Rax Interview with David Babbs
In July, New Internationalist published The Rax Active Citizenship Toolkit. It is aimed primarily at teachers and students of Citizenship Studies in UK schools but in fact it can be used by anyone seeking to engage more actively in the world around them.The Toolkit is a landmark in textbook innovation, graphic style, approach to content and attitudes to learning. It also contains exclusive interviews with a range of voices, from popstars and politicians to young active citizens. Over the coming weeks we will be posting the full text of the Rax interviews.
What is the basic background to how your project came about?
The founders of 38 Degrees all believe in one key thing: that people power can make a difference here in the UK. Some of us have previous experience of that in the UK, others in America with the Obama campaign or in Australia with a very exciting organisation there called Get Up. We know that there are thousands and thousands of people out there who care about the environment, about poverty, about human rights - our future. We want to make it easy and exciting for all those people who care to come together to make a difference.
What successes have you had?
When we work together, we're powerful. Thousands of us contacted our MPs when Gordon Brown proposed to hold the Iraq Inquiry in secret - within a few days, he changed his mind and accepted it had to be public. After 10,000 of us contacted parliament on the same day about climate change, the Cabinet Minister in charge, Ed Miliband, agreed to answer our questions direct over the phone and over 1,000 of us dialed in.
What would be your three top tips to young Active Citizens who would like to set up their own similar sites for their own campaigns?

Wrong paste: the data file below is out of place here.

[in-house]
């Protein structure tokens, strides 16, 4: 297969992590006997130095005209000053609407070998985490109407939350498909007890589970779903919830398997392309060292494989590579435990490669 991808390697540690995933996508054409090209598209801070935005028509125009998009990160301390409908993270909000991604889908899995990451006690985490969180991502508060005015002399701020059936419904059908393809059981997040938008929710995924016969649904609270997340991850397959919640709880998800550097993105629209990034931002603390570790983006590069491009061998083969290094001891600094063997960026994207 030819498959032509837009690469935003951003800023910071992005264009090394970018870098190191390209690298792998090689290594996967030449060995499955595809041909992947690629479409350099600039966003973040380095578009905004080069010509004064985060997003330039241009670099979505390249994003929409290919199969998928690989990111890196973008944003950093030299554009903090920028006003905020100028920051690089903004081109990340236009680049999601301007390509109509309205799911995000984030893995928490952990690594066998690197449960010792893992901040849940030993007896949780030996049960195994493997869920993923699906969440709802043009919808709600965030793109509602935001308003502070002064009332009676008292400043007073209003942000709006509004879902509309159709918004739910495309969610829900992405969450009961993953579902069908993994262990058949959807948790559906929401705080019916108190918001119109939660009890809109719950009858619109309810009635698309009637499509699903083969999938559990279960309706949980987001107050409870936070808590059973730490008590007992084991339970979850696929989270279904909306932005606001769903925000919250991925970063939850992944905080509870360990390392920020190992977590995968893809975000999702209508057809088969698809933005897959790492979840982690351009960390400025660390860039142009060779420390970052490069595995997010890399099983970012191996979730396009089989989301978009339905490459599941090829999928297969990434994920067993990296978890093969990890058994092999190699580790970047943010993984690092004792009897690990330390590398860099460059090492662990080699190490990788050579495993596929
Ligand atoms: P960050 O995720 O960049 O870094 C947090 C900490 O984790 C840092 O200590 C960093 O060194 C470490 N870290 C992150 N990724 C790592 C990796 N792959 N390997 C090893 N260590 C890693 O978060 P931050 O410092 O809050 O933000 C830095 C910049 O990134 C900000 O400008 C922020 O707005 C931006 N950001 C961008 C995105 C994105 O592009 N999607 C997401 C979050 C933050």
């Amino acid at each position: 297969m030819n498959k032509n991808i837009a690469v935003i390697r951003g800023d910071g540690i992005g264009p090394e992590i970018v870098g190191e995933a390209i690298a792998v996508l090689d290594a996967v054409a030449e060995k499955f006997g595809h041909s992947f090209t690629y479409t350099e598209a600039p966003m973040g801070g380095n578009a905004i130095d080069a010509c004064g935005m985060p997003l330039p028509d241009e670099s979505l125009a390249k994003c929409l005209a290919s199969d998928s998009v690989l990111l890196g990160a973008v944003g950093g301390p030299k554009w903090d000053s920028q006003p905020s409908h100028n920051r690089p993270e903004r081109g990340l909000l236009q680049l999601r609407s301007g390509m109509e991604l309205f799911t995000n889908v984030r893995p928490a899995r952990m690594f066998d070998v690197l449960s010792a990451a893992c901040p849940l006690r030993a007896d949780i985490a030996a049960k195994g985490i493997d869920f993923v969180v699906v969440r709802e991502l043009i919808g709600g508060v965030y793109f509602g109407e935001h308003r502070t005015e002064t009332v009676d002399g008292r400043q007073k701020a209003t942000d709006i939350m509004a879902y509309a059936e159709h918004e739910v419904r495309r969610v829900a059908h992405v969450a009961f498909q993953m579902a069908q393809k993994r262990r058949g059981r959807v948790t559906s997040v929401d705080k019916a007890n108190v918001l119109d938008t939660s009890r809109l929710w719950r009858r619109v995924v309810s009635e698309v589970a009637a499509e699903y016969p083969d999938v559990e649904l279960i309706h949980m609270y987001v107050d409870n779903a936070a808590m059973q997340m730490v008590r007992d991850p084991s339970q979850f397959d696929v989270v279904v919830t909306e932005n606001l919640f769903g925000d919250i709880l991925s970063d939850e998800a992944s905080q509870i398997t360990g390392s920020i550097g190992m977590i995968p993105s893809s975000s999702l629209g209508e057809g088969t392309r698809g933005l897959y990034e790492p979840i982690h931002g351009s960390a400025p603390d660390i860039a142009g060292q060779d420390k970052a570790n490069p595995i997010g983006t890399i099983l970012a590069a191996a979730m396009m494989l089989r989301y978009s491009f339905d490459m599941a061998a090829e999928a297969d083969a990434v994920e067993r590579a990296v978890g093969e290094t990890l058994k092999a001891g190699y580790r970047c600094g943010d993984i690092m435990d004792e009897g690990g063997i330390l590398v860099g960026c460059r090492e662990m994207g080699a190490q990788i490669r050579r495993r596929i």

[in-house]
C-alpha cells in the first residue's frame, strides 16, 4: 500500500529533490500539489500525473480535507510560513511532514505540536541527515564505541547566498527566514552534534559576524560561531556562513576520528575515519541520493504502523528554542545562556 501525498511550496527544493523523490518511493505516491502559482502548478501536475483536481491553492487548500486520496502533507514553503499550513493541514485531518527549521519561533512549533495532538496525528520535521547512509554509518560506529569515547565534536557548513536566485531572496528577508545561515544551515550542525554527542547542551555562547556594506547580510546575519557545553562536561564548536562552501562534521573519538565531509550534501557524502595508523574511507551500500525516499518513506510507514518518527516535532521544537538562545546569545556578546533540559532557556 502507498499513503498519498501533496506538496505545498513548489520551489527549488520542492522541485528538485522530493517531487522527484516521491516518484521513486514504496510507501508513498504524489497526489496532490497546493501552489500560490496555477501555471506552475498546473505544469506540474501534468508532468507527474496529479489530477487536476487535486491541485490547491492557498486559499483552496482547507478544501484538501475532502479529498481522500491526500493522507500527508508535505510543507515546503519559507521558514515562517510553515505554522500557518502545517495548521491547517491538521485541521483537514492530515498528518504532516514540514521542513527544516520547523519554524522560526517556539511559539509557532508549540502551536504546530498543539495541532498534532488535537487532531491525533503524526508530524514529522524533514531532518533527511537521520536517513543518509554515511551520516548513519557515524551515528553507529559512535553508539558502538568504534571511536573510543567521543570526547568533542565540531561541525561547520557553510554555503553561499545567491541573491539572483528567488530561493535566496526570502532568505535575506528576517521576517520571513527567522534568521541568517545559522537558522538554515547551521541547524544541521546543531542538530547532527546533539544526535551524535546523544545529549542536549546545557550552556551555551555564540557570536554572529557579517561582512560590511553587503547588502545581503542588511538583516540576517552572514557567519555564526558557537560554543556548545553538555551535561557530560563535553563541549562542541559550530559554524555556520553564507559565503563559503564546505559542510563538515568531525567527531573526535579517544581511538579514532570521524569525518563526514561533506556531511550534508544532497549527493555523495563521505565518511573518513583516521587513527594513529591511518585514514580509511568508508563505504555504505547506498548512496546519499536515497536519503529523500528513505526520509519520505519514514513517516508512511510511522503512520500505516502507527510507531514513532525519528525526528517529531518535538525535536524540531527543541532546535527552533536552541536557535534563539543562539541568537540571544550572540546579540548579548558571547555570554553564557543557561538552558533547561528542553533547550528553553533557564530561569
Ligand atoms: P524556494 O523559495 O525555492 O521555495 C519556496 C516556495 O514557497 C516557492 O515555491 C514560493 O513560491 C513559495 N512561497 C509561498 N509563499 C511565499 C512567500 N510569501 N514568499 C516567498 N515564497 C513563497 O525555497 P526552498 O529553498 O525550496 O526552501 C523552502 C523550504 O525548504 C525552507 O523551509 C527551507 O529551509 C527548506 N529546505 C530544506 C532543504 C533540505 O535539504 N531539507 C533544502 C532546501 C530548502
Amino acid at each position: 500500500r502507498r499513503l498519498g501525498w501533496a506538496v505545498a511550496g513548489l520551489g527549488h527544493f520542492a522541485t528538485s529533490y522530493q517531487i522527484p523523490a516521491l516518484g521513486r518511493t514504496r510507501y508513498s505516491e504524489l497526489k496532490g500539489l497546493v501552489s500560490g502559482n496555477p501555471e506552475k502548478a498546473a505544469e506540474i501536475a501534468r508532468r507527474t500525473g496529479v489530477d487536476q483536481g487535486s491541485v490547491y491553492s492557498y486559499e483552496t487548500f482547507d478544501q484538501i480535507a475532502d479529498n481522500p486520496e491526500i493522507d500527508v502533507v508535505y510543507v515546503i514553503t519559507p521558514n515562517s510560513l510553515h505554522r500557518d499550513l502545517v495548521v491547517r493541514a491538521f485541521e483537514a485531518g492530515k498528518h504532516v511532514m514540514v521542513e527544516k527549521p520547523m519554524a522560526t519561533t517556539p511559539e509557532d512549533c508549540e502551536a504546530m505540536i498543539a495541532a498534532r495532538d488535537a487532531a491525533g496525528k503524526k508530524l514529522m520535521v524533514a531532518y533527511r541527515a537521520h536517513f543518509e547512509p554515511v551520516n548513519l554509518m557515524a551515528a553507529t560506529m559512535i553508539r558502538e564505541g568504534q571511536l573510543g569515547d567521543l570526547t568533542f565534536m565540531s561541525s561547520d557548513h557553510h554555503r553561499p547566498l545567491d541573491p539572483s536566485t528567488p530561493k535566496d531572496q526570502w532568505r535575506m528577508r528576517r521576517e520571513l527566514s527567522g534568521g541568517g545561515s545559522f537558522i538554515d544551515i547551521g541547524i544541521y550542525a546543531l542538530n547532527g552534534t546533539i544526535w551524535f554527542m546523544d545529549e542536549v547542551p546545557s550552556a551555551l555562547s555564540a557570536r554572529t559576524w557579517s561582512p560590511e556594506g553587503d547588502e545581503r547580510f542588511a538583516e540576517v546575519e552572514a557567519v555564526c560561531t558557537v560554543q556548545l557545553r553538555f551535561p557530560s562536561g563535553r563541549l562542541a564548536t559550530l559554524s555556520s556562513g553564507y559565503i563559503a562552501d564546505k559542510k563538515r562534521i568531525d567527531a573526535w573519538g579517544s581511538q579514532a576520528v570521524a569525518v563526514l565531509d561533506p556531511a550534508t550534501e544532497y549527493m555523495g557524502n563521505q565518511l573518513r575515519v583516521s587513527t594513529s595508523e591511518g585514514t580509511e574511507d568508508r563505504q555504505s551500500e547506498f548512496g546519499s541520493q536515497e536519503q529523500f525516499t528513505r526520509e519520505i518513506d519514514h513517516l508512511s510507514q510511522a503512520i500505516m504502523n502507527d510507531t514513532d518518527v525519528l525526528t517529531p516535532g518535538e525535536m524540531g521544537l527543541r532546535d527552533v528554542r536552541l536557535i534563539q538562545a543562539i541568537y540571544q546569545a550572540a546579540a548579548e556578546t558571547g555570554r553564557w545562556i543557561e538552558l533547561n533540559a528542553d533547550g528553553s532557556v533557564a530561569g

1. Keep it simple and don't reinvent the wheel - check what's there already and see if you can use that. For example maybe 38 Degrees might be able to host your campaign on their site? Maybe a Facebook-based site would do the job? Who's had good ideas you can you copy? The less energy you have to spend building your web site, the more time you've got to spend getting loads of people involved in your campaign.
2. Make getting people involved a priority. Give people ways of getting involved which are quick and easy. Make sure you can explain quickly how them getting involved will make a difference, and explain it every time you ask someone to do something. Keep them updated with the impact they've had, and say thank you.
3. Pick your targets carefully. People power is most effective when it's focused - ideally when one person is feeling the pressure from thousands of people. Make sure you're targeting the person/people who hold the real power to change things for your campaign, don't dilute your impact by trying to target too many people at once.
What affect do you think 21st Century technology will have on the process of democracy in the future?
It's too early to say really! But clearly it's easier for lots of people to get involved and work together on big issues than it's ever been before, and that can only be a good thing. There'll be more and more opportunities to do things like campaigning and voting online. But there'll still be an important role for campaigning offline - talking to each other, working with people in your local area, your family, school or workplace.
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